Read the book 102 Minutes, by Dwyer and Flynn. Here is a review:
This book doesn't romanticise the event - it tells the story, warts and all.
For example, I thought that the collapse of the South Tower would lead to firefighters and the police immediately evacuating the North Tower. The book reveals that many of the firefighters had no idea that the South Tower had fallen - the police knew (as the police helicopters relayed the information) but on the police frequency only. Firefighters and the police used different frequencies. Cooperation between the two was poor due to longstanding rivalry.
I write coincidentally on the 10th anniversary of 9/11 (I happened to finish the book today) so there are many TV programmes on at present. The book enables me to recognise untrue stories - for example a TV programme today stated that doors accessing the roofs were locked in order to prevent suicides. Well, the book states that the doors were locked due to longstanding FDNY (Fire Department, City of New York)/police rivalry. It explains that during the 1993 bombing, a police helicopter lifted people to safety off the roof. FDNY thought that it was a publicity stunt and was dangerous as it would cause confusion in a fire, with people heading in opposite directions. So the doors were locked.
Incidentally, years ago (immediately after 9/11?) I heard a third story - the doors were locked to prevent a helicopter assault by terrorists. These three different stories show how the truth gets warped and how we cannot necessarily believe what we read even in apparently respectable newpapers or hear in TV news reports from presenters who we trust. Of course, even the story in the book could be wrong but the explanation is so detailed that it seems believable. I can imagine a reporter assuming, for example, the perfectly reasonable 'suicide prevention' story or hearing it from a person he interviewed (who didn't actually know), therefore starting an urban legend. I wonder how many other historical 'facts' are untrue.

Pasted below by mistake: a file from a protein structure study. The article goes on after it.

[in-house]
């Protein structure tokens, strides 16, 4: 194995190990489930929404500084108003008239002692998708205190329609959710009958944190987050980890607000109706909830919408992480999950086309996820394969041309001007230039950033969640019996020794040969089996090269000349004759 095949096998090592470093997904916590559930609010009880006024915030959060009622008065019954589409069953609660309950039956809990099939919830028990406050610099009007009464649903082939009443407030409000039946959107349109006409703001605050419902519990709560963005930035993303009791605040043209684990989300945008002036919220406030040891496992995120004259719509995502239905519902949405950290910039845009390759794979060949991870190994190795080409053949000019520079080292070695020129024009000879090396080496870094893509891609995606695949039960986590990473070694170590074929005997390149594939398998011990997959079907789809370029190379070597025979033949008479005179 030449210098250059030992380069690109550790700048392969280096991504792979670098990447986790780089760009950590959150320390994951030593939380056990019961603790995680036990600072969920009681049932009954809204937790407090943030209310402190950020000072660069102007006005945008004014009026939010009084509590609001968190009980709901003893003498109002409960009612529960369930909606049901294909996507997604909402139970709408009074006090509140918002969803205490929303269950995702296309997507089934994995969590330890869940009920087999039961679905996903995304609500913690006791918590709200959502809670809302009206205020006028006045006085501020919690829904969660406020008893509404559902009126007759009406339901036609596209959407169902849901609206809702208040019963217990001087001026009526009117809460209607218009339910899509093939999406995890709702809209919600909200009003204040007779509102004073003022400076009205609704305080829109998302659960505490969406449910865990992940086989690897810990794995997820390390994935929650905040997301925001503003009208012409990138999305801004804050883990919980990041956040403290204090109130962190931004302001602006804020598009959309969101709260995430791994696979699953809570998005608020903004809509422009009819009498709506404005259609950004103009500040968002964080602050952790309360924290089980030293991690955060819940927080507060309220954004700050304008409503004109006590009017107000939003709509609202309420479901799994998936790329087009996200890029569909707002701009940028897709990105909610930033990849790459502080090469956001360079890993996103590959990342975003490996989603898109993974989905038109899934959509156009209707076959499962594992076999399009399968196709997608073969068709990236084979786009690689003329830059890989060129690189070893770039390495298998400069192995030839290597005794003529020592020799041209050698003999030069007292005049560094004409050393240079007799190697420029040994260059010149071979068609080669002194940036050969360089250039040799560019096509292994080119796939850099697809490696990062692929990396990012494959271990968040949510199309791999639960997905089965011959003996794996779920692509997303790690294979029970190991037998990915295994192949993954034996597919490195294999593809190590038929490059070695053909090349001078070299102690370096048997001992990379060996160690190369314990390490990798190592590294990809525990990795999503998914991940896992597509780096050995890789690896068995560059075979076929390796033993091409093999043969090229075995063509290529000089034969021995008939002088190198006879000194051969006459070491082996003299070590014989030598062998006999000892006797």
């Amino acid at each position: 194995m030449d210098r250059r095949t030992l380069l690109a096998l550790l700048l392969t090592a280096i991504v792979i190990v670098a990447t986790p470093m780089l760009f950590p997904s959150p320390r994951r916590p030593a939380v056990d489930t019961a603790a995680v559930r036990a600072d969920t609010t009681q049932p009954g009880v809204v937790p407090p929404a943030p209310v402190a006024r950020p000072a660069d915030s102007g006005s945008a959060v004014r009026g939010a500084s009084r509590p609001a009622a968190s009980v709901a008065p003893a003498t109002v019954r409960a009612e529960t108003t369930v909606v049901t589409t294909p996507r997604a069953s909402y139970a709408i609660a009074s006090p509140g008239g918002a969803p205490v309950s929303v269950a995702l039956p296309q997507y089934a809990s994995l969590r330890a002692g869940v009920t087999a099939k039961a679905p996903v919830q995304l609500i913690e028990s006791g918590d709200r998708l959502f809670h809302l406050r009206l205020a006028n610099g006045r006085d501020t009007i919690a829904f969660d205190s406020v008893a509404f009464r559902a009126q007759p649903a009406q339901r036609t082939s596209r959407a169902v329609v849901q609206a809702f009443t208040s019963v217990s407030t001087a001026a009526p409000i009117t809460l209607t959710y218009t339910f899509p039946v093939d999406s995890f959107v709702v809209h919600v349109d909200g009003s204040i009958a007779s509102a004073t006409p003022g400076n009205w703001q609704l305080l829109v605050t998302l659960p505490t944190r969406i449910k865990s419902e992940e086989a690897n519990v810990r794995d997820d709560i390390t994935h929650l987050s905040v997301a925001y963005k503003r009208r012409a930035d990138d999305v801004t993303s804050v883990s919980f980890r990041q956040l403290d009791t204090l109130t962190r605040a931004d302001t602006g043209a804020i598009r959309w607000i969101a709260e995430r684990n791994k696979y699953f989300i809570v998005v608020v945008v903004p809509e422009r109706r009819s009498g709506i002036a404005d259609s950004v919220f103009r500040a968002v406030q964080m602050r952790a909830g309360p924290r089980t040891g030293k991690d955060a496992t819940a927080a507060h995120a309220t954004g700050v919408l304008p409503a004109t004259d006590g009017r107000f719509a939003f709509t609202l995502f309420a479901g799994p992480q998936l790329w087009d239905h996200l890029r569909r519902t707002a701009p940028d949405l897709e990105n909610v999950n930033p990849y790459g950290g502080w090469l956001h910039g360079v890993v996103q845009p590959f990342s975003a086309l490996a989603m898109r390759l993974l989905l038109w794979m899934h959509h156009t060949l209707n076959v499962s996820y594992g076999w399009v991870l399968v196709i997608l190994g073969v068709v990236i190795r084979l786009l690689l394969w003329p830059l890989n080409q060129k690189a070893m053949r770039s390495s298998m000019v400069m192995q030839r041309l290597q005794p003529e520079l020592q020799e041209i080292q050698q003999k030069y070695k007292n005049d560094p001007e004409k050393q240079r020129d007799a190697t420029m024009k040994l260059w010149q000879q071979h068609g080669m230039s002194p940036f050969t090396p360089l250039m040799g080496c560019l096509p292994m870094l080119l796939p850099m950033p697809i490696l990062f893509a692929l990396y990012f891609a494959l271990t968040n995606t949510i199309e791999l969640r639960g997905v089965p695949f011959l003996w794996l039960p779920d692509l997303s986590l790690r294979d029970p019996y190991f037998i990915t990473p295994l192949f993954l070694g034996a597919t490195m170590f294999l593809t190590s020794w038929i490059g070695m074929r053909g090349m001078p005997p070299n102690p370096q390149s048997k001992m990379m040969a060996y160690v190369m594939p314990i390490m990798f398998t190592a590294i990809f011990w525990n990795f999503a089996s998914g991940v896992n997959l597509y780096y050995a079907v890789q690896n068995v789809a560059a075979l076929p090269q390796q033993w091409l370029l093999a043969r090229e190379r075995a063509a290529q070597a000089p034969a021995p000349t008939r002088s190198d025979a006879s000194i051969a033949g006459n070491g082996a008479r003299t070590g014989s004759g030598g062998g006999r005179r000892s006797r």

The book reveals that people who could have escaped (as they were below the impact zone) didn't (at least at first) as 911 told them to stay put and seal the doors to prevent smoke intrusion. That was official policy, and made sense as collapse was thought impossible. In addition, many people beneath the crash zone survived the impact and should have been unable to escape but couldn't because they could not open doors. They were the sort of people that the firefighters were (in some cases) able to rescue.
Many who started to evacuate the South Tower after the North Tower was hit were persuaded to return to their offices by an announcement that it was safe to do so.
It is not necessarily true that all those that jumped did so voluntarily. Some appear to have been nudged out by the crush to escape heat and smoke.
What is particularly shocking is that a group of people evacuating the North Tower after the South Tower collapsed reported that the 19th floor was 'carpeted with firefighters...'; '...they guessed there were at least 100...'. On telling them to evacuate, someone replied "We'll come down in a few minutes" (p. 226-227, 2005 edition). It appears that they were unaware that the South Tower had collapsed or that collapse of the North Tower was imminent. Many lives were apparently lost due to poor communication.
The book reports Giuliani stating that the firefighters had received the order to leave but interpreted it as an order to evacuate civilians, not to evacuate themselves. The book rebuffs this, stating that while some firefighters heroically remained despite knowing the danger, 'numerous firefighters recalled that they were unaware of how serious the situation had become in those final minutes' (p. 251-252). The book cautions against romanticising history.
The New York Police, FDNY and many civilians willingly walked into a patently dangerous situation. I have nothing but respect for them.